15 relations: Apparent magnitude, Binary star, Bright Star Catalogue, Centaurus, Constellation, Durchmusterung, Earth, Giant star, Henry Draper Catalogue, Light-year, Main sequence, Minute and second of arc, Smithsonian Astrophysical Observatory Star Catalog, Stellar classification, Variable star.
The apparent magnitude (m) of a celestial object is a measure of its brightness as seen by an observer on Earth, adjusted to the value it would have in the absence of the atmosphere.
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A binary star is a star system consisting of two stars orbiting around their common center of mass.
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The Bright Star Catalogue, also known as the Yale Catalogue of Bright Stars or Yale Bright Star Catalogue, is a star catalogue that lists all stars of stellar magnitude 6.5 or brighter, which is roughly every star visible to the naked eye from Earth.
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Centaurus is a bright constellation in the southern sky.
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In modern astronomy, a constellation is a specific area of the celestial sphere as defined by the International Astronomical Union (IAU).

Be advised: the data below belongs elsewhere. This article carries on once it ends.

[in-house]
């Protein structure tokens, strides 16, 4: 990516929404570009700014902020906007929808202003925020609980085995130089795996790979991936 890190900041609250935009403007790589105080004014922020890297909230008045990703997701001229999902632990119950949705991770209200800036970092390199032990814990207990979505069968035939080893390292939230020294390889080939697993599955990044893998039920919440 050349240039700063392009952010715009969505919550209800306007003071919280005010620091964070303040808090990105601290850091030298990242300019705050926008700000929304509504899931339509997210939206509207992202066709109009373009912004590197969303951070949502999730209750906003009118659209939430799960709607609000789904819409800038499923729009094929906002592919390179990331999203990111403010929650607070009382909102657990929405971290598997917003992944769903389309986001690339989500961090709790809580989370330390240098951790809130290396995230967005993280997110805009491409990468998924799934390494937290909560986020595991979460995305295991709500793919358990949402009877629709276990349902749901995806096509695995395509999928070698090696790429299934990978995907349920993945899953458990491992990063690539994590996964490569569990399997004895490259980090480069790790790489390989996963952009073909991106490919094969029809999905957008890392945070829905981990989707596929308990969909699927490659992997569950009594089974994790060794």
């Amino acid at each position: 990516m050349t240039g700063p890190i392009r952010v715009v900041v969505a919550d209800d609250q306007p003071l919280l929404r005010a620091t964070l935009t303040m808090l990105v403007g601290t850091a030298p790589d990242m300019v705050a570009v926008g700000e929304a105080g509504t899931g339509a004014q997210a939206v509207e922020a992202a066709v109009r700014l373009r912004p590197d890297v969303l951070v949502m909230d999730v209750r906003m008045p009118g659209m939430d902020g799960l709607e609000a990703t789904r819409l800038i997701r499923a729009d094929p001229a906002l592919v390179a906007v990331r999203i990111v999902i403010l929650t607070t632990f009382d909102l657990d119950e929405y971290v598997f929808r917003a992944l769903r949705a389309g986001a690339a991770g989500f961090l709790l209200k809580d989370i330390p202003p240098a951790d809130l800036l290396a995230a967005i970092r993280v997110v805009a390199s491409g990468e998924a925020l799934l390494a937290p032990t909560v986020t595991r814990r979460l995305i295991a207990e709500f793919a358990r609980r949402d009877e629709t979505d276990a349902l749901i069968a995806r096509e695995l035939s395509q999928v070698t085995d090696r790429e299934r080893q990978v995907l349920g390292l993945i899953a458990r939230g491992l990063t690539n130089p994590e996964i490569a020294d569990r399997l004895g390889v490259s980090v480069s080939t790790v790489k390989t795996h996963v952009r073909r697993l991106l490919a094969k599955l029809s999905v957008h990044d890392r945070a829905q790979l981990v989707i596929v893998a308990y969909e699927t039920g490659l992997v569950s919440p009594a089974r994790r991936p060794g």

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In astronomy, Durchmusterung or Bonner Durchmusterung (BD), is the comprehensive astrometric star catalogue of the whole sky, compiled by the Bonn Observatory (Germany) from 1859 to 1903.
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Earth (also the world, in Greek: Gaia, or in Latin: Terra), is the third planet from the Sun, the densest planet in the Solar System, the largest of the Solar System's four terrestrial planets, and the only astronomical object known to accommodate life.
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A giant star is a star with substantially larger radius and luminosity than a main-sequence (or dwarf) star of the same surface temperature.
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The Henry Draper Catalogue (HD) is an astronomical star catalogue published between 1918 and 1924, giving spectroscopic classifications for 225,300 stars; it was later expanded by the Henry Draper Extension (HDE), published between 1925 and 1936, which gave classifications for 46,850 more stars, and by the Henry Draper Extension Charts (HDEC), published from 1937 to 1949 in the form of charts, which gave classifications for 86,933 more stars.
A light-year (abbreviation: ly), sometimes written light year, is a unit of length used informally to express astronomical distances.
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In astronomy, the main sequence is a continuous and distinctive band of stars that appears on plots of stellar color versus brightness.
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A minute of arc (MOA), arcminute (arcmin) or minute arc is a unit of angular measurement equal to one-sixtieth of one degree.
The Smithsonian Astrophysical Observatory Star Catalog is an astrometric star catalogue.
In astronomy, stellar classification is the classification of stars based on their spectral characteristics.
A variable star is a star whose brightness as seen from Earth (its apparent magnitude) fluctuates.
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